• Yogurt with granola/fruit
  • Eggs with left over greens
  • Granola with almond milk and banana

Lunch: we are usually riding bikes through lunch, but if we are not…

  • Turkey sandwich. I prefer to have sandwiches on corn thins
  • PB & J
  • Tuna


  • Carrots
  • Almonds with craisins.
  • Veggies to dip in guacamole
  • Grapes
  • Apples
  • We do keep a good amount of chips and popcorn around. Popcorn is a “go to” for me and I’ve tried recently to steer away from chips, which is serving me well from a salt/calorie management stand point
  • Bubbly water
  • Hard boiled eggs

Dinner: Ok, this is the one of most interest…

  • Greens !!! Can’t live without these salad in a bag deals. Not the nasty iceberg with a singular shredded carrot bag o’ salad. I mean these kale, spinach, Brussels, etc. beautiful combos that can be found in any grocery store in North America. Literally. They usually come with a dressing kit and some sort of seed topping. We skip the dressing but add the seeds. Usually we cook it up a slight bit on the camp stove because cooked up Brussels & kale are a little softer. These sweet concoctions are the base to almost every meal. On top of that we often will add an organic chicken sausage, turkey burger, green beans. Sometimes we grill Portobello mushrooms.
  • Corn tortillas can make little camp fire pizzas or quesadillas, basically the same thing. A bit of melted cheese over greens with or without a salsa base.
  • We do have a rice cooker that has a vegetable steamer. We often use it for broccoli or fingerling potatoes. Sometimes we simply add rice to our veggies in order to bulk them up a bit.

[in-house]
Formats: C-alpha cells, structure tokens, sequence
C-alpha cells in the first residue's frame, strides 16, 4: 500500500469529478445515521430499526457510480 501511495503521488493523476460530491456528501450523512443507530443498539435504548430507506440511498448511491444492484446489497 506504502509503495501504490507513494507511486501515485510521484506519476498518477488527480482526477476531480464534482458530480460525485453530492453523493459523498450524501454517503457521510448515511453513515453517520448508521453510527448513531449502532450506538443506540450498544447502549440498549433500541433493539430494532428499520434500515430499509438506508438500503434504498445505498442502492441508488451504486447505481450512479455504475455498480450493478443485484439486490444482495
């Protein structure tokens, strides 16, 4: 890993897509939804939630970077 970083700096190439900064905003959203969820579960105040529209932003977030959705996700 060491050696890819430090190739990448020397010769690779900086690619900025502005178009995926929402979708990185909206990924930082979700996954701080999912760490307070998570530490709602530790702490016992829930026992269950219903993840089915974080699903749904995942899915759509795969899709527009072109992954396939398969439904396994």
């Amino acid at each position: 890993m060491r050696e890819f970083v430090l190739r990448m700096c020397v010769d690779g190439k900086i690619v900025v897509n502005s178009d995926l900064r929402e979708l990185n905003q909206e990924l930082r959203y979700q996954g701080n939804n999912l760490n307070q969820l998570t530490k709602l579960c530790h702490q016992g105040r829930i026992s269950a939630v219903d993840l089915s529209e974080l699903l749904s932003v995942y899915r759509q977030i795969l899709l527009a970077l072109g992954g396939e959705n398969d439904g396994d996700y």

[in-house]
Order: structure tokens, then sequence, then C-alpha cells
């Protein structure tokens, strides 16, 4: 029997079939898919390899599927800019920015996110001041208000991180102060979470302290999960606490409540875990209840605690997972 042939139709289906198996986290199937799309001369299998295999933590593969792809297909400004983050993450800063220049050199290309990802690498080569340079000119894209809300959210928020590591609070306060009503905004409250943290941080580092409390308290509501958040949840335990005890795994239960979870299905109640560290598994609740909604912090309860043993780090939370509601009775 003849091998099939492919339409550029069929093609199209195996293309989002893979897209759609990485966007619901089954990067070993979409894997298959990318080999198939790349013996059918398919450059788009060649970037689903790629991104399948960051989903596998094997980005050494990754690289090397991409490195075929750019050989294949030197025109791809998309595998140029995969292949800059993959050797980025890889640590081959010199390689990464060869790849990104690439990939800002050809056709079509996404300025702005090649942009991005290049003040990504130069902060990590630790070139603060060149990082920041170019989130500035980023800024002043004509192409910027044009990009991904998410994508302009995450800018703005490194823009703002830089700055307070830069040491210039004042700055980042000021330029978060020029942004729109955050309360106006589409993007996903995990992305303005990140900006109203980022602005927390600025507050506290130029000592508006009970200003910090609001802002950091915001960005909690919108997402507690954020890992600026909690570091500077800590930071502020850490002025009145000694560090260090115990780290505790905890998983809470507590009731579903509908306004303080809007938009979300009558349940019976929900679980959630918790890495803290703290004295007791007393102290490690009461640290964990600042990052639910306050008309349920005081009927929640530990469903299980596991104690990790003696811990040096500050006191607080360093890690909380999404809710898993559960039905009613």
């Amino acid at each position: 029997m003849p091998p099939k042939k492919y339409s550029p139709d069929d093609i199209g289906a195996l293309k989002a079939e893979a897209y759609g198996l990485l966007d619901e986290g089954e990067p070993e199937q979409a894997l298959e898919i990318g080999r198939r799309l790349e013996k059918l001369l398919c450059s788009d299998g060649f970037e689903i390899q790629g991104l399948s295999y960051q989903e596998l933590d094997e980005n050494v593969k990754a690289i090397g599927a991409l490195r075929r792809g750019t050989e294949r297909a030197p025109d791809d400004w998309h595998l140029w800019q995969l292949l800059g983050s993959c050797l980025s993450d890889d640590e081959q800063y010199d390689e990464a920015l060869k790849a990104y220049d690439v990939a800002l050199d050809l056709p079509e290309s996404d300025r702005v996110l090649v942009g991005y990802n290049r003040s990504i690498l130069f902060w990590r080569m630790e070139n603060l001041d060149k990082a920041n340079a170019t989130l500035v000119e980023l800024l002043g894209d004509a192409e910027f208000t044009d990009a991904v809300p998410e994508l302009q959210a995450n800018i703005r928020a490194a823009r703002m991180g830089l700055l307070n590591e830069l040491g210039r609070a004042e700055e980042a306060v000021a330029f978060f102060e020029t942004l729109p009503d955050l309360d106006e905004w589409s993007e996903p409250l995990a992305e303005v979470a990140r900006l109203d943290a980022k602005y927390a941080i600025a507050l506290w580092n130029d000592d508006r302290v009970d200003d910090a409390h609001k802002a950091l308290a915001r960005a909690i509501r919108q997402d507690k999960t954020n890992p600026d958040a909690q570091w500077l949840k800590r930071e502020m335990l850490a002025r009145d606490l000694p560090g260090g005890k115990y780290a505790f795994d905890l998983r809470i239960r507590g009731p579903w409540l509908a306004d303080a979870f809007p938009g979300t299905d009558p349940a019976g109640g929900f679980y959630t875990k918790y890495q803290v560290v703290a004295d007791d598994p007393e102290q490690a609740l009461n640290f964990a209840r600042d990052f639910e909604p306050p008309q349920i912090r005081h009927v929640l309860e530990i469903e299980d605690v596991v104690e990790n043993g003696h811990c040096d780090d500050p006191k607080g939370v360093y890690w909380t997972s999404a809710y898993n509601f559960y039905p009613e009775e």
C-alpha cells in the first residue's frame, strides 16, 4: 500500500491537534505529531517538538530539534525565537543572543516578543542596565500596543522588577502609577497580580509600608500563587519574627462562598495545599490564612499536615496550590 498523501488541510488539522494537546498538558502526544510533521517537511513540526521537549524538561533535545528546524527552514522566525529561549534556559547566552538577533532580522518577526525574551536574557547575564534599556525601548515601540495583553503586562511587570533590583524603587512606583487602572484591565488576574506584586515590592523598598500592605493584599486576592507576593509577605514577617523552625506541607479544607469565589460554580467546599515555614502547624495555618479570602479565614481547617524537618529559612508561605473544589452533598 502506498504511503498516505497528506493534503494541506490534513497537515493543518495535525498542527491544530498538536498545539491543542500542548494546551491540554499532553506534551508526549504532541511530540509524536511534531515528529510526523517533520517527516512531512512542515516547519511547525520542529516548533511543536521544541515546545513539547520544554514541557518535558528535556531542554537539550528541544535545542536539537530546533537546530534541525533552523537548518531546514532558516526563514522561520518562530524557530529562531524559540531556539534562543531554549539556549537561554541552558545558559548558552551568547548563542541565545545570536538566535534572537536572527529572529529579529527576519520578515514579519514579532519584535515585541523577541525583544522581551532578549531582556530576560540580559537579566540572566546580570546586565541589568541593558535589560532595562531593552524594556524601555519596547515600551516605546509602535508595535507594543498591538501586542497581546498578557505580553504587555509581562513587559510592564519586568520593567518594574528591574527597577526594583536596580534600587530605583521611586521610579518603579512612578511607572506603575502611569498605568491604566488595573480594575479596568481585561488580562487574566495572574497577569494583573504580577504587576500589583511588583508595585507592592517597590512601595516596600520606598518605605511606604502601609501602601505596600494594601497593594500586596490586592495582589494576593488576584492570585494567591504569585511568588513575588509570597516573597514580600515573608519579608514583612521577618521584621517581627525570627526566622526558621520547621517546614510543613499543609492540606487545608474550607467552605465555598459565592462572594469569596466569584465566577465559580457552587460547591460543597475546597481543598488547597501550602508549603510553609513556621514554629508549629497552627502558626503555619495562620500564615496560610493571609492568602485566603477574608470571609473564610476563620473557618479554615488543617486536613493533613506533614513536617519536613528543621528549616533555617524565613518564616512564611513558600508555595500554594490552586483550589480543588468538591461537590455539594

• On a rare occasion we make soup. I have to watch the amount of salt I eat because of my inner ear condition so soup usually scares me. If we have a soup I have a small portion and usually pour it over some cooked up leafy greens.
  • Good to Go Meals. Totally real food in a pouch. Jon’s mom turned us on to them and they are a Maine-based company.   The meals are designed as backpacking meals so their high salt content (although not as high as competitors) is welcomed when you are working in the backcountry. Again, I do not need that much salt in my life. So, we usually split one (well ¼ for me) and I throw it over…yup, greens.img_0777
  • Sometimes we use our cooked up leafy greens and scramble some eggs for a frittata..,just kidding. I tell myself that’s what it is but it’s just a veggie egg scramble.
  • Marinated beets – pre-packaged. They are too messy to cook in the van, but we love ‘em.
  • Organic Chicken Sausage
  • Zucchini Noodles – I have a device to make our own or if I’m lazy I’ll get them from Whole Foods. We usually add diced toms or spaghetti sauce with cheese.

Flavor: In true Skratch Labs fashion, the van is a traveling flavor box. We have the                  following at the ready to spice up every meal:

  • Olive oil
  • Mountain Standard spices
  • Sri Racha
  • Bragg’s Amino
  • Sri Racha Salt
  • Ghost Pepper Salt
  • Maple Syrup 

Ride Fuel:

  • Skratch Labs hydration mix + Fruit Drops
  • UnTapped Maple Syrup + Waffles
  • Justin’s Nut Butter packets
  • Nature’s Bakery Fig Bars
  • Skratch Labs homemade Cookies !!! Ok admittedly we have not yet perfected this art but we are close. So far we come up with these cookie pancake things but they totally work. I believe the key to success will come with use of the rice cooker more as an oven versus a frying pan. We are so so close. Either way they are delicious. Their portability is a bit suspect but as the cooking improves so will the final shape and durability and then… home/van made cookies in our pockets!

Shopping List:

  • Propane
  • Penny Food
  • Bananas
  • Apples
  • Yogurt
  • Turkey
  • PB & J
  • Bread
  • Greens (Bags of salad)
  • Eggs
  • Cream
  • Popcorn
  • Corn Thins
  • Baby Bell Cheese
  • Carrots
  • Almonds
  • Craisins
  • Almond Milk
  • Granola
  • Kale
  • Tortillas
  • Quinoa
  • Rice
  • Bubble Water
  • Chicken Sausage
  • Chips
  • Salsa
  • Shredded Cheese
  • Avocado
  • Tuna
  • Zucchini for noodles

2 thoughts on “The Food That Fuels Us

  1. Another terrific article from Roaming Robos Good to go would do well on s boat L

    Sent from my iPhone



  2. Really interesting. Thanks for sharing. I want to try the corn thins and Nature’s Bakery Fig Bars. You guys are truly my heroes!